Jason Anquandah

Jason Anquandah

Profile

My name is Jason Susanna Anquandah. I have a Bachelor of Science Degree in Actuarial Science at Kwame Nkrumah University of Science &Technology (KNUST).  I also obtained a Masters of Science in Mathematical Sciences at the African Institute for Mathematical Sciences (AIMS) in Tanzania. I am currently a PhD student at the Department of Statistics in Leeds. I desire to always be the best I can and meet all goals I set for myself and this has greatly contributed to making me the person I am today.

Research interests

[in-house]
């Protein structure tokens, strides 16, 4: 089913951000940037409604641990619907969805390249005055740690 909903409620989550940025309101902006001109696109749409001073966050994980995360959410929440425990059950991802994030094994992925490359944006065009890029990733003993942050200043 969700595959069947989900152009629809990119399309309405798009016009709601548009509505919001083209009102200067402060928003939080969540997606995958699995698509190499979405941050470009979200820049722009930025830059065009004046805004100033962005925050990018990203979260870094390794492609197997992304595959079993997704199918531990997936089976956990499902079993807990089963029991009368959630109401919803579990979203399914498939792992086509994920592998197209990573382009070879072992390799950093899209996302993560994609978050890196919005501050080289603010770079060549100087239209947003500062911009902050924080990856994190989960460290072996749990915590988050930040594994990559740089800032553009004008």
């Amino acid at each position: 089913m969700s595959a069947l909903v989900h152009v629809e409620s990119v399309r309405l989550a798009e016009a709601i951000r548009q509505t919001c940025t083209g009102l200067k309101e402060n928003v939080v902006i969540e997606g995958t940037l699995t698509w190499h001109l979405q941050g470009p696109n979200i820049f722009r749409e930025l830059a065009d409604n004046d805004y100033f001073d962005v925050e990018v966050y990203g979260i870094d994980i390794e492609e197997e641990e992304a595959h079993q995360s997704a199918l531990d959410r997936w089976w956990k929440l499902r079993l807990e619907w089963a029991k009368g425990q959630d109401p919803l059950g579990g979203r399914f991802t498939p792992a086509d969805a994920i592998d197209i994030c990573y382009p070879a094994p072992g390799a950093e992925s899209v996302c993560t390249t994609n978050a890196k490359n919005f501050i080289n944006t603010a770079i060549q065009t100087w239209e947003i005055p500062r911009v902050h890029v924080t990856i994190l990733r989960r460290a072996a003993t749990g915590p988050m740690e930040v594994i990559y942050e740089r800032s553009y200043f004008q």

“Large Youth Bulge; is the term used to describe the age population distribution in Africa. With the “large youth bulge”, there is a high fertility rate and low death rate, which has led to a rapid increase in the population size of Africa. Also, there is a drastic improvement in the quality of education received by Africa’s youth population as well as a tremendous increase in Africa's economic growth. However, there is an imbalance in Africa’s economy as a whole because the economic and social development is relatively slower than the swiftly increasing reservoir of human capital being harnessed and channelled towards the productive sectors of the economy. Thus, contributing the continuous and consistent rise in the rate of unemployment in Africa. Literature shows that countries such as South Africa, Algeria, Egypt, Mauritius, Seychelles, Tunisia, Nigeria, Kenya, Rwanda, Ghana and Egypt are so far the only African countries reported to provide a fully functioning unemployment insurance schemes. Improving employment opportunities is a challenge and this has put a strain on the few unemployment insurance schemes that exist. Hence, there is a need to help curb the unemployment situation by developing new insurance scheme models. Based on this, the research aims to develop stochastic models for graduate unemployment insurance scheme that will include both internal and external factors that are likely to impact the process dynamics. The study will help invariably provide policymakers with compelling evidence on how they can build a stronger link between the education sector and the labour market, hence ensuring graduates generate the growth and strong societies Africa needs to maximize its potential and opportunities (Hempel, 2010: Kaseke, 1997).